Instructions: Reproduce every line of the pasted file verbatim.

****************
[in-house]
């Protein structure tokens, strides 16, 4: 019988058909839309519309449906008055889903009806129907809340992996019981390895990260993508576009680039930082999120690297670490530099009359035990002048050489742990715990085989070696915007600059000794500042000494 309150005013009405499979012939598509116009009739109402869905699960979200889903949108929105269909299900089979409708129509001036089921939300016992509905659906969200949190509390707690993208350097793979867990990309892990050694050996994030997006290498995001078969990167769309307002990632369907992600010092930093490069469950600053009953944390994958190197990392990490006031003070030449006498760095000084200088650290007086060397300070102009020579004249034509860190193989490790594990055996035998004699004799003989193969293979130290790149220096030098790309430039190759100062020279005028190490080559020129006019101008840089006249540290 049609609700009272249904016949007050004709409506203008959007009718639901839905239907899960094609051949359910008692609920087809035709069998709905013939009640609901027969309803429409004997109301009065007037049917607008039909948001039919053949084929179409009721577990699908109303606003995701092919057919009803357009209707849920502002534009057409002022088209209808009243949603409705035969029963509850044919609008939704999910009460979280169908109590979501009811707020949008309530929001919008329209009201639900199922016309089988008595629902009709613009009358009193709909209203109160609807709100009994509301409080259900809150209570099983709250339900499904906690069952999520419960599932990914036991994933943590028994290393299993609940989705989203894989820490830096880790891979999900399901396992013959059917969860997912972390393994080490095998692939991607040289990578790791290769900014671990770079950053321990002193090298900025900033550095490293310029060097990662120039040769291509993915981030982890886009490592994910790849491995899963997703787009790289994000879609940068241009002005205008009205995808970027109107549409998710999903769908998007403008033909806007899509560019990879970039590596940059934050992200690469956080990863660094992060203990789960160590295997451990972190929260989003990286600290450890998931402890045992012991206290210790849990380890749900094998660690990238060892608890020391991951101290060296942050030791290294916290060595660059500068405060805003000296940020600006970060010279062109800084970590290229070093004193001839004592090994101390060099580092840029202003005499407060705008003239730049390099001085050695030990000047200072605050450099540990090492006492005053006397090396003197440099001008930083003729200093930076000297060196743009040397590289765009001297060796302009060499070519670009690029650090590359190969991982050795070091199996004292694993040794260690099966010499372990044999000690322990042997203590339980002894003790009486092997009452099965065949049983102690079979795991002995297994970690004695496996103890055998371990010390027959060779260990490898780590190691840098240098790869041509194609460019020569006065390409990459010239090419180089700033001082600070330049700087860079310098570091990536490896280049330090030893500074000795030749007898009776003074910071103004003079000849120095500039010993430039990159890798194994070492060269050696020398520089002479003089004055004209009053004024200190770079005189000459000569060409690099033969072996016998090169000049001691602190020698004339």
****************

[in-house]
């Protein structure tokens, strides 16, 4: 019988058909839309519309449906008055889903009806129907809340992996019981390895990260993508576009680039930082999120690297670490530099009359035990002048050489742990715990085989070696915007600059000794500042000494 309150005013009405499979012939598509116009009739109402869905699960979200889903949108929105269909299900089979409708129509001036089921939300016992509905659906969200949190509390707690993208350097793979867990990309892990050694050996994030997006290498995001078969990167769309307002990632369907992600010092930093490069469950600053009953944390994958190197990392990490006031003070030449006498760095000084200088650290007086060397300070102009020579004249034509860190193989490790594990055996035998004699004799003989193969293979130290790149220096030098790309430039190759100062020279005028190490080559020129006019101008840089006249540290 049609609700009272249904016949007050004709409506203008959007009718639901839905239907899960094609051949359910008692609920087809035709069998709905013939009640609901027969309803429409004997109301009065007037049917607008039909948001039919053949084929179409009721577990699908109303606003995701092919057919009803357009209707849920502002534009057409002022088209209808009243949603409705035969029963509850044919609008939704999910009460979280169908109590979501009811707020949008309530929001919008329209009201639900199922016309089988008595629902009709613009009358009193709909209203109160609807709100009994509301409080259900809150209570099983709250339900499904906690069952999520419960599932990914036991994933943590028994290393299993609940989705989203894989820490830096880790891979999900399901396992013959059917969860997912972390393994080490095998692939991607040289990578790791290769900014671990770079950053321990002193090298900025900033550095490293310029060097990662120039040769291509993915981030982890886009490592994910790849491995899963997703787009790289994000879609940068241009002005205008009205995808970027109107549409998710999903769908998007403008033909806007899509560019990879970039590596940059934050992200690469956080990863660094992060203990789960160590295997451990972190929260989003990286600290450890998931402890045992012991206290210790849990380890749900094998660690990238060892608890020391991951101290060296942050030791290294916290060595660059500068405060805003000296940020600006970060010279062109800084970590290229070093004193001839004592090994101390060099580092840029202003005499407060705008003239730049390099001085050695030990000047200072605050450099540990090492006492005053006397090396003197440099001008930083003729200093930076000297060196743009040397590289765009001297060796302009060499070519670009690029650090590359190969991982050795070091199996004292694993040794260690099966010499372990044999000690322990042997203590339980002894003790009486092997009452099965065949049983102690079979795991002995297994970690004695496996103890055998371990010390027959060779260990490898780590190691840098240098790869041509194609460019020569006065390409990459010239090419180089700033001082600070330049700087860079310098570091990536490896280049330090030893500074000795030749007898009776003074910071103004003079000849120095500039010993430039990159890798194994070492060269050696020398520089002479003089004055004209009053004024200190770079005189000459000569060409690099033969072996016998090169000049001691602190020698004339």